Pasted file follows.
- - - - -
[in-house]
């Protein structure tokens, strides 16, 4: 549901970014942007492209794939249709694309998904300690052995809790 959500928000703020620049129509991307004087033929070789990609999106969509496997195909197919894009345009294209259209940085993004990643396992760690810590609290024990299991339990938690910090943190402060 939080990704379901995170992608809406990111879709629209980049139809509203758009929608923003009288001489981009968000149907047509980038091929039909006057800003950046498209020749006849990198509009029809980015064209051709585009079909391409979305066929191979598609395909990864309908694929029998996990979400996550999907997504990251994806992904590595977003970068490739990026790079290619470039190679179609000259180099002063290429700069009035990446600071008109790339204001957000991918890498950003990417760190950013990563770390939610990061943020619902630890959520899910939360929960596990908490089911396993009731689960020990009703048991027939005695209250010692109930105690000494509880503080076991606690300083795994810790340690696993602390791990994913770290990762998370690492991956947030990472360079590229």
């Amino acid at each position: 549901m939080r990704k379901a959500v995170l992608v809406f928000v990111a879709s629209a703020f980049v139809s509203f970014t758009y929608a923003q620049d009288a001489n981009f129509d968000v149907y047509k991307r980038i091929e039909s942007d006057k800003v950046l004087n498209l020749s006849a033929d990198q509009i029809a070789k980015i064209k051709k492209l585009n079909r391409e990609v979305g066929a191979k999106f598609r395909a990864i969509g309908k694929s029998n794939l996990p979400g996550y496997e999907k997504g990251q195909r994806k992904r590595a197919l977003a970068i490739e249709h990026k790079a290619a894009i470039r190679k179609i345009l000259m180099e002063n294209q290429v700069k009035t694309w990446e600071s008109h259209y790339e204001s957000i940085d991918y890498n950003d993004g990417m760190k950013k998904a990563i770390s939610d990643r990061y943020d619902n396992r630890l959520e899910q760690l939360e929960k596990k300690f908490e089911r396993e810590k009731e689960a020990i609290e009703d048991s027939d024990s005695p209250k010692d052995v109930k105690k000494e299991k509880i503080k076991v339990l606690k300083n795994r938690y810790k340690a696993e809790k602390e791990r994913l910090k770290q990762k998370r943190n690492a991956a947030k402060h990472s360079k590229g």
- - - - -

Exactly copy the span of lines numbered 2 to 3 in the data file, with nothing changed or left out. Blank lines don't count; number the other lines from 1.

């Protein structure tokens, strides 16, 4: 549901970014942007492209794939249709694309998904300690052995809790 959500928000703020620049129509991307004087033929070789990609999106969509496997195909197919894009345009294209259209940085993004990643396992760690810590609290024990299991339990938690910090943190402060 939080990704379901995170992608809406990111879709629209980049139809509203758009929608923003009288001489981009968000149907047509980038091929039909006057800003950046498209020749006849990198509009029809980015064209051709585009079909391409979305066929191979598609395909990864309908694929029998996990979400996550999907997504990251994806992904590595977003970068490739990026790079290619470039190679179609000259180099002063290429700069009035990446600071008109790339204001957000991918890498950003990417760190950013990563770390939610990061943020619902630890959520899910939360929960596990908490089911396993009731689960020990009703048991027939005695209250010692109930105690000494509880503080076991606690300083795994810790340690696993602390791990994913770290990762998370690492991956947030990472360079590229």
């Amino acid at each position: 549901m939080r990704k379901a959500v995170l992608v809406f928000v990111a879709s629209a703020f980049v139809s509203f970014t758009y929608a923003q620049d009288a001489n981009f129509d968000v149907y047509k991307r980038i091929e039909s942007d006057k800003v950046l004087n498209l020749s006849a033929d990198q509009i029809a070789k980015i064209k051709k492209l585009n079909r391409e990609v979305g066929a191979k999106f598609r395909a990864i969509g309908k694929s029998n794939l996990p979400g996550y496997e999907k997504g990251q195909r994806k992904r590595a197919l977003a970068i490739e249709h990026k790079a290619a894009i470039r190679k179609i345009l000259m180099e002063n294209q290429v700069k009035t694309w990446e600071s008109h259209y790339e204001s957000i940085d991918y890498n950003d993004g990417m760190k950013k998904a990563i770390s939610d990643r990061y943020d619902n396992r630890l959520e899910q760690l939360e929960k596990k300690f908490e089911r396993e810590k009731e689960a020990i609290e009703d048991s027939d024990s005695p209250k010692d052995v109930k105690k000494e299991k509880i503080k076991v339990l606690k300083n795994r938690y810790k340690a696993e809790k602390e791990r994913l910090k770290q990762k998370r943190n690492a991956a947030k402060h990472s360079k590229g």